3.1 The Insurance Policies

         There are two policies which together form the basis of this lawsuit. The first is the policy purchased by the County from the Fund (the "Fund Policy"). The Fund Policy lists the Courthouse as covered property and the County as the insured. The Fund Policy opens with, inter alia, the following passage:

In consideration of the provisions of this policy, the payment of premium, receipt of a statement of values, property in the open schedule and/or contractors equipment detail, and in accordance with the provisions of Ch. 605, Wisconsin Statutes, the "Fund" insures those named on the Declarations page for the coverages indicated by amount of coverage and premium.

(Docket #85-1 at 157). The Fund Policy goes on to state that it affords coverage for "all sudden and accidental direct physical loss or damage except as limited or excluded in the following sections." Id. The Fund agreed to pay the replacement cost of any covered property, even when that would be greater than its stated value. Id.; see Id. at 20 (Courthouse listing on the Statement of Values).

         Like most insurance contracts, the Fund Policy contains a number of exclusions. (Docket #85-1 at 162-64). Section VI catalogs the exclusions in two subsections, A and B. Subsection A is prefaced with the statement that "[t]he 'Fund' will not pay for loss or damage caused directly or indirectly by... any of the following[.]" Id. at 162. Subsection A goes on to list various specific exclusions under this heading:

Wear and tear[;] . . . deterioration; rust or corrosion; . . . inherent vice, inherent or latent defect; contamination; . . . error, omission, or deficiency in design, specifications, workmanship or materials; . . . unless loss by a peril not excluded in this policy results, and then the "Fund" will be liable for only such resulting loss.

Id. Subsection B opens with the same language as Subsection A, but also includes the following sentence: "Such loss or damage is excluded regardless of any other cause or event contributing concurrently or in any sequence to the loss or damage." Id. at 163. This is known as an "anti- concurrent cause" provision. See Am. Fam. Mut. Ins. Co. v. Schmitz, 793 N.W.2d 111, 113-14 (Wis. Ct. App. 2010).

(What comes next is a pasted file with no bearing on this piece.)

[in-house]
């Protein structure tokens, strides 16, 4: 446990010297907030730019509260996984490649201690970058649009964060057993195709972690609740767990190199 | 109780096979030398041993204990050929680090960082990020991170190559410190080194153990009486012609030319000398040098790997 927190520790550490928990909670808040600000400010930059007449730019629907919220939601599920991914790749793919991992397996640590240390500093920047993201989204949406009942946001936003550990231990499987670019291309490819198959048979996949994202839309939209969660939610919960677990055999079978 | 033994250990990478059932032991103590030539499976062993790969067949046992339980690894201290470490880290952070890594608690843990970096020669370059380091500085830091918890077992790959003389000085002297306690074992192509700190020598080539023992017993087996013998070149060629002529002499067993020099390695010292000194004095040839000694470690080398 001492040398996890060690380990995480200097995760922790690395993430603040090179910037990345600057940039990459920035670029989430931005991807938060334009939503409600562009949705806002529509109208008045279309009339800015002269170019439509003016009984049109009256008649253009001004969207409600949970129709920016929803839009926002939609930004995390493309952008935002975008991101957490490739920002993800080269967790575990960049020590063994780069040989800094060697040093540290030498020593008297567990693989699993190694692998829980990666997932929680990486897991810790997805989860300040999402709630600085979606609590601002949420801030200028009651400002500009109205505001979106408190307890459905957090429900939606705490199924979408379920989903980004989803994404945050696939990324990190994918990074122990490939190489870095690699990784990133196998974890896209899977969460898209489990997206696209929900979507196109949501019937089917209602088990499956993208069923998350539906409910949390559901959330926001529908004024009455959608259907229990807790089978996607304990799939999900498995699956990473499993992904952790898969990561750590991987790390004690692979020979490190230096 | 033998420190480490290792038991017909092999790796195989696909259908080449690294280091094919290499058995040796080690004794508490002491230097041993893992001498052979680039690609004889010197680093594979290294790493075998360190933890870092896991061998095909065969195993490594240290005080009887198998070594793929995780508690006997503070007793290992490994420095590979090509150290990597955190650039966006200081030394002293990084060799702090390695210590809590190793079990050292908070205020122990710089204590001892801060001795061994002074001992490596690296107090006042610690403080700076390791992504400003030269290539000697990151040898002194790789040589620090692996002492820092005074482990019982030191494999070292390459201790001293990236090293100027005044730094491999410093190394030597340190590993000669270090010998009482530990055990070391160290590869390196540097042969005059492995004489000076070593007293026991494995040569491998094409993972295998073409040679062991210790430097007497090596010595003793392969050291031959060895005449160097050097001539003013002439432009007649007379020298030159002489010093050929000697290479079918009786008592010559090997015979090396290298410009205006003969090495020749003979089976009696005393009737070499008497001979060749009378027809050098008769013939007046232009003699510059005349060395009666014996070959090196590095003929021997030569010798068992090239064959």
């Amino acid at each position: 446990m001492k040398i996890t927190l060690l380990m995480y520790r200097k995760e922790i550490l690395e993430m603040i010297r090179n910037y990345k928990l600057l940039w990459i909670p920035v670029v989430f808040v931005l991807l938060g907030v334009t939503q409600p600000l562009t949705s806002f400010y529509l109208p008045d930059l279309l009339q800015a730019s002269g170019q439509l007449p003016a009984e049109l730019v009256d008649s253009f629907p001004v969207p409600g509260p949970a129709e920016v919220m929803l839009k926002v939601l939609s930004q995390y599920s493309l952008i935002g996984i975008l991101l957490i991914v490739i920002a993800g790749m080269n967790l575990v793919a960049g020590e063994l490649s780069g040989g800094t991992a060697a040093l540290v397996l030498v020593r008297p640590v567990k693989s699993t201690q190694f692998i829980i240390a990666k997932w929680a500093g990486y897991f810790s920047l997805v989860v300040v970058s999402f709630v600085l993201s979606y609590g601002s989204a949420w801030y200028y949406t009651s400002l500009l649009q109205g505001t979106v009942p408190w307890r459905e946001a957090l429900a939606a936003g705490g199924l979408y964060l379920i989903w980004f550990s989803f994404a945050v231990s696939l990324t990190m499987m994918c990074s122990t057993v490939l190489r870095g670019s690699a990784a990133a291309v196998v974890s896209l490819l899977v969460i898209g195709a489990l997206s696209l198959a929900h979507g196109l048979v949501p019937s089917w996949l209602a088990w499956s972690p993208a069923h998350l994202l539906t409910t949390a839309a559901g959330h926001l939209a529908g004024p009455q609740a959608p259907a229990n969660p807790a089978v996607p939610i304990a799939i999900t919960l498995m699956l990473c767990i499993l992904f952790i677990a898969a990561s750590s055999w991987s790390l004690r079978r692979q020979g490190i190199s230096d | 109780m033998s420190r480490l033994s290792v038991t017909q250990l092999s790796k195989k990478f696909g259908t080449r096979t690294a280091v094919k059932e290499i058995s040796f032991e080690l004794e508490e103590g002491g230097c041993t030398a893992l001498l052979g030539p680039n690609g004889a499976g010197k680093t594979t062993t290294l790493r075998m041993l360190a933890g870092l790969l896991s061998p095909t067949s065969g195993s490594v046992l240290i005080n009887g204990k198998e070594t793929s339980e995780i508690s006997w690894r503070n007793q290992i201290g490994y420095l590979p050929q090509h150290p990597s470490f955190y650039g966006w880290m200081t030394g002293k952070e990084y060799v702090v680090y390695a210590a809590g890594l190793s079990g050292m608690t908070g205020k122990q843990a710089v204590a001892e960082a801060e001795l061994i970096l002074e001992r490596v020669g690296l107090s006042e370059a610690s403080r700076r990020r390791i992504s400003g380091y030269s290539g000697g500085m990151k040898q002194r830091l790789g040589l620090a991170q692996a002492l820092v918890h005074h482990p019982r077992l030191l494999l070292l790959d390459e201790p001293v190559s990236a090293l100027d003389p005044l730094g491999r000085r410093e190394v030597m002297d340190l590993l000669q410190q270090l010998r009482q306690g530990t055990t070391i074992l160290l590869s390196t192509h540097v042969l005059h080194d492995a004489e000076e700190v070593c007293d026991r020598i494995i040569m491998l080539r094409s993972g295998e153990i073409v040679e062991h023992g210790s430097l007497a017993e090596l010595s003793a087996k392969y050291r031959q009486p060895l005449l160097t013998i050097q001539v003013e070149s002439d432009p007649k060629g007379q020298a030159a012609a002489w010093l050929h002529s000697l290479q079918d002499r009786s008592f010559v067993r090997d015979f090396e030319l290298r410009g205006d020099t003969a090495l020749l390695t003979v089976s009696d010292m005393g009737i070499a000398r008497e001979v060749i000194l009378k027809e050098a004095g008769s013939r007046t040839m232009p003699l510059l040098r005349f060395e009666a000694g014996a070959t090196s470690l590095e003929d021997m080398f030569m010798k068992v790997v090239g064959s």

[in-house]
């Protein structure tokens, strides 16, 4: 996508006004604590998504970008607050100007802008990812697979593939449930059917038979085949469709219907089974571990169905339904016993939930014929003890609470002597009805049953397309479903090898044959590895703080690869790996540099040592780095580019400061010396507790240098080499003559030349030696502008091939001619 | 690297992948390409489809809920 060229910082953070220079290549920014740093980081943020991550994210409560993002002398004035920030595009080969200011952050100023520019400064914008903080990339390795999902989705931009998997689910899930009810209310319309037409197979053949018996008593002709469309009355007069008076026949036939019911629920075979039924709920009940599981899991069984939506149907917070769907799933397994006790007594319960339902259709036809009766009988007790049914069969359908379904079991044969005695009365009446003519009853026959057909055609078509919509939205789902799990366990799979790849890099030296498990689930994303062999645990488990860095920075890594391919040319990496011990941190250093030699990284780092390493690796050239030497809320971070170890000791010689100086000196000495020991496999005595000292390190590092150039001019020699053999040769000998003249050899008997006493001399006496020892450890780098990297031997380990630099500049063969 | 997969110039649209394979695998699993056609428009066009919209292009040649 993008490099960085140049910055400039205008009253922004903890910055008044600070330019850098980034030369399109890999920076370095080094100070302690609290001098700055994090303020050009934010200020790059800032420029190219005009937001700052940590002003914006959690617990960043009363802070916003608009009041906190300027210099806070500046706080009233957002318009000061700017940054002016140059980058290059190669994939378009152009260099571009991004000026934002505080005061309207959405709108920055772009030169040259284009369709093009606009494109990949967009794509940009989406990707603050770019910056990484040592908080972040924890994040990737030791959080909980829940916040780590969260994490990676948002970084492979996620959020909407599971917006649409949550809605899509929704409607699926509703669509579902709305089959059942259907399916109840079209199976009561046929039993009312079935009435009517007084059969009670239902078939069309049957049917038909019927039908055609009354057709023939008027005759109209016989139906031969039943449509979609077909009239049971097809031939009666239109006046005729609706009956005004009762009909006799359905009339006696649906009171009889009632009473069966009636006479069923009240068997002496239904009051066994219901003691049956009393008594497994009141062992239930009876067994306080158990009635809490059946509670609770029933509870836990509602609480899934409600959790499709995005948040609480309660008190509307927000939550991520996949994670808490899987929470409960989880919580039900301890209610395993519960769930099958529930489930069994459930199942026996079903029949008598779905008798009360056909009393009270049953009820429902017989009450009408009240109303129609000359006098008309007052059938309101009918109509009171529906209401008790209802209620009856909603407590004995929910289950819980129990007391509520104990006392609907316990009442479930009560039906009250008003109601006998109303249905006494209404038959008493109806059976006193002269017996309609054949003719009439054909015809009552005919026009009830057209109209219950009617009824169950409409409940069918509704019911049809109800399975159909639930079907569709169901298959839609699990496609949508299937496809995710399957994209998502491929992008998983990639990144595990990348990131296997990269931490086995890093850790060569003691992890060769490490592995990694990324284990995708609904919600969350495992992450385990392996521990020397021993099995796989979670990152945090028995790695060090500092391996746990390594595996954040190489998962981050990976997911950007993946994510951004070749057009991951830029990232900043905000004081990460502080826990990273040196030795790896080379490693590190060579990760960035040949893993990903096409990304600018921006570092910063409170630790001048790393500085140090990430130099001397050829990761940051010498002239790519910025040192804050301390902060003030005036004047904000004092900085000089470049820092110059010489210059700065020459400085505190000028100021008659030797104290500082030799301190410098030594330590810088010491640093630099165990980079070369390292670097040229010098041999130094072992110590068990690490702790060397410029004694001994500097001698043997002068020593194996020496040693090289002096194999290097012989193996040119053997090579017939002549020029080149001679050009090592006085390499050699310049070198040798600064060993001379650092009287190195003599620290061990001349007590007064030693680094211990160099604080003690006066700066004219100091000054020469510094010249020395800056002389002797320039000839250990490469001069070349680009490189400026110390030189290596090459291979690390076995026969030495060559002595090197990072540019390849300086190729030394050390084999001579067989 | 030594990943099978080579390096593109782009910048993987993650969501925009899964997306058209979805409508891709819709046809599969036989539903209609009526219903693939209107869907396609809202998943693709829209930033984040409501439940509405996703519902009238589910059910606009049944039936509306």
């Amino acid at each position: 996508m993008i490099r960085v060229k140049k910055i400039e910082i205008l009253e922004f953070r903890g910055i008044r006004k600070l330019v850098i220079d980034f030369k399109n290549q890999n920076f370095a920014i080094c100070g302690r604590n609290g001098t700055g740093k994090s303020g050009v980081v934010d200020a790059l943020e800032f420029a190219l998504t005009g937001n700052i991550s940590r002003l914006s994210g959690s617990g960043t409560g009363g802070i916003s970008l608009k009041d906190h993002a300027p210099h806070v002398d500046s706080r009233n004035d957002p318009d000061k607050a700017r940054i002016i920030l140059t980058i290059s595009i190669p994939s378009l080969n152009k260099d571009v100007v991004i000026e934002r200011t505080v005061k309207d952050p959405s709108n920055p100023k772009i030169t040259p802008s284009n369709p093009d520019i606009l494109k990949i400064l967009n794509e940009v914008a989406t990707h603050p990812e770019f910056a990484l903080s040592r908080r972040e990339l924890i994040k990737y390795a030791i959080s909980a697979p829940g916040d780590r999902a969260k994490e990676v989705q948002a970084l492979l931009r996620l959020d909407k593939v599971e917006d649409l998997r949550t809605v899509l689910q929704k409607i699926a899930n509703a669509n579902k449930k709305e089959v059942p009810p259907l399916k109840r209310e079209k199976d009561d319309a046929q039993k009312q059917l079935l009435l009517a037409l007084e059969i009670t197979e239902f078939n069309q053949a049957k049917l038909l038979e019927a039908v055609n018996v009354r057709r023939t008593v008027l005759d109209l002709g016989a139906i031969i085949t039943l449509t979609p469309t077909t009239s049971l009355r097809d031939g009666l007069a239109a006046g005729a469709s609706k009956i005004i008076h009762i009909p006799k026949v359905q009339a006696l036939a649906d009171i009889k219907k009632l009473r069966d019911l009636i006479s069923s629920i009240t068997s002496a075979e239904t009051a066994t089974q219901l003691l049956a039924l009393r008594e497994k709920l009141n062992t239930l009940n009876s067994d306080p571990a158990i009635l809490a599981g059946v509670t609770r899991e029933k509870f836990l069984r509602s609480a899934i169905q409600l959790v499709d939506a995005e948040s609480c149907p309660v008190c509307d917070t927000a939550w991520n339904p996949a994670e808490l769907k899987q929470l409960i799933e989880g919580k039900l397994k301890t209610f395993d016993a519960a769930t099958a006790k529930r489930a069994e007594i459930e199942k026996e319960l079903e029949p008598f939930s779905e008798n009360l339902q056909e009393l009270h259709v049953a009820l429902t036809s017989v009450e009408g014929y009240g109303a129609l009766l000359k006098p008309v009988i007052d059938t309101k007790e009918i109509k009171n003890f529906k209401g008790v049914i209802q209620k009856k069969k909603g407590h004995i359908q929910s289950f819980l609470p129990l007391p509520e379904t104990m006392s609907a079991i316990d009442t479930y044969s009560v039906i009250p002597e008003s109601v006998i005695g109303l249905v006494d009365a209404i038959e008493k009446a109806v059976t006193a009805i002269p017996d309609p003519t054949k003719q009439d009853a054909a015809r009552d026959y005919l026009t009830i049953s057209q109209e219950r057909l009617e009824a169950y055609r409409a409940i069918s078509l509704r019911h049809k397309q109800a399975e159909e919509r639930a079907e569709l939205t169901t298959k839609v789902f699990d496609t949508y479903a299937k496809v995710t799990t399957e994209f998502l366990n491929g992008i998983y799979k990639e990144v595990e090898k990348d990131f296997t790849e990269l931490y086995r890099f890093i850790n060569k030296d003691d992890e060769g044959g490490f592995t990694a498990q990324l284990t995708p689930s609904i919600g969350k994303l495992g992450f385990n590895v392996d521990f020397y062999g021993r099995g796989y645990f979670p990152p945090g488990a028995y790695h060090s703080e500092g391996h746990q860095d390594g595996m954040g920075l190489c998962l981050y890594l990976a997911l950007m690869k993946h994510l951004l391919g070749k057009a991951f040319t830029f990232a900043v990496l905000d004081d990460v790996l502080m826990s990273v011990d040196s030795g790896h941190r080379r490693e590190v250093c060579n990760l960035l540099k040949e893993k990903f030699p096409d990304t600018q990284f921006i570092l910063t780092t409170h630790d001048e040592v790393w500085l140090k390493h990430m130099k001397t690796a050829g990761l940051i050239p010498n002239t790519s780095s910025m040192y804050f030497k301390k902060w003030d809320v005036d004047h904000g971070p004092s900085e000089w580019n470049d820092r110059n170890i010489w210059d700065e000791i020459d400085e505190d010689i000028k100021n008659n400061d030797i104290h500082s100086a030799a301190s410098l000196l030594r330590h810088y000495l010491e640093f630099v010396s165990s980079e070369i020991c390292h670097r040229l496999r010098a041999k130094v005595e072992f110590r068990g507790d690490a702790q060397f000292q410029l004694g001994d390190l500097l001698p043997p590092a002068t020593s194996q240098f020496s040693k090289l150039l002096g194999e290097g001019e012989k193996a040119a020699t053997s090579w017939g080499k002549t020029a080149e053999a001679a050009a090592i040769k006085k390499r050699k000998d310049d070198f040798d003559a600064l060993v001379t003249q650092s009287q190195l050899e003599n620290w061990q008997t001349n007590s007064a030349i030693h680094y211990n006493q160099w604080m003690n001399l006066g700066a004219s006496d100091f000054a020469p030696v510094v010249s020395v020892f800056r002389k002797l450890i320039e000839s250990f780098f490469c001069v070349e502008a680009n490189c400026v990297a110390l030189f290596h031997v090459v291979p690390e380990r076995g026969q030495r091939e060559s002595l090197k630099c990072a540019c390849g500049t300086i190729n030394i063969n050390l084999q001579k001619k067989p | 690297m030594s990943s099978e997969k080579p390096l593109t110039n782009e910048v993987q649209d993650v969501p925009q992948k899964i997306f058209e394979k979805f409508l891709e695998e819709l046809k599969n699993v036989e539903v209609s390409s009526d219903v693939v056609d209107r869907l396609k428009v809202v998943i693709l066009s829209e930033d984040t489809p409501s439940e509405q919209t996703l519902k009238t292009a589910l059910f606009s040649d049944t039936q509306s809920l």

The second relevant policy is that between Lexington and the Fund (the "Lexington Policy"). Lexington issued its policy to the Fund in March 2013. It describes the covered perils as "all risks of direct physical loss or damage . . . except excluding equipment breakdown and as further described in the approved policy form." (Docket #76-1 at 5) (capitalization altered). The overall liability limit was $100 million and had a $1.8 million deductible. Id. at 4-5. The Lexington Policy also has a section on "sublimits" on coverage, which states that "equipment breakdown" is not covered. Id. at 14-15. The term "equipment breakdown" is not defined in the Lexington Policy. Various other exclusions, including those for internet malfunctions, data corruption, terrorism, boilers and machinery, and mold are all present in the Lexington Policy, and each includes an anti-concurrent cause provision. The Lexington Policy expressly incorporates and follows the form of the Fund Policy, meaning that the same coverages and exclusions are present in both contracts. Id. at 3, 22-34. This is referred to in the industry as a "follow form" provision.

         3.2 The Loss Event

         On July 6, 2013, the Courthouse-an enormous eleven-story building and the hub of many County governmental offices beyond the judiciary-was damaged. The County made a claim on the Fund Policy the very next day. Brynn Bruijn-Hansen ("Bruijn-Hansen"), the manager of the Fund, toured the Courthouse soon after. She observed what appeared to be fire-related damage in the basement and smoke damage in the upper floors of the building. During her tour, Bruijn-Hansen saw smoke on the third floor and smelled it as high as the eighth.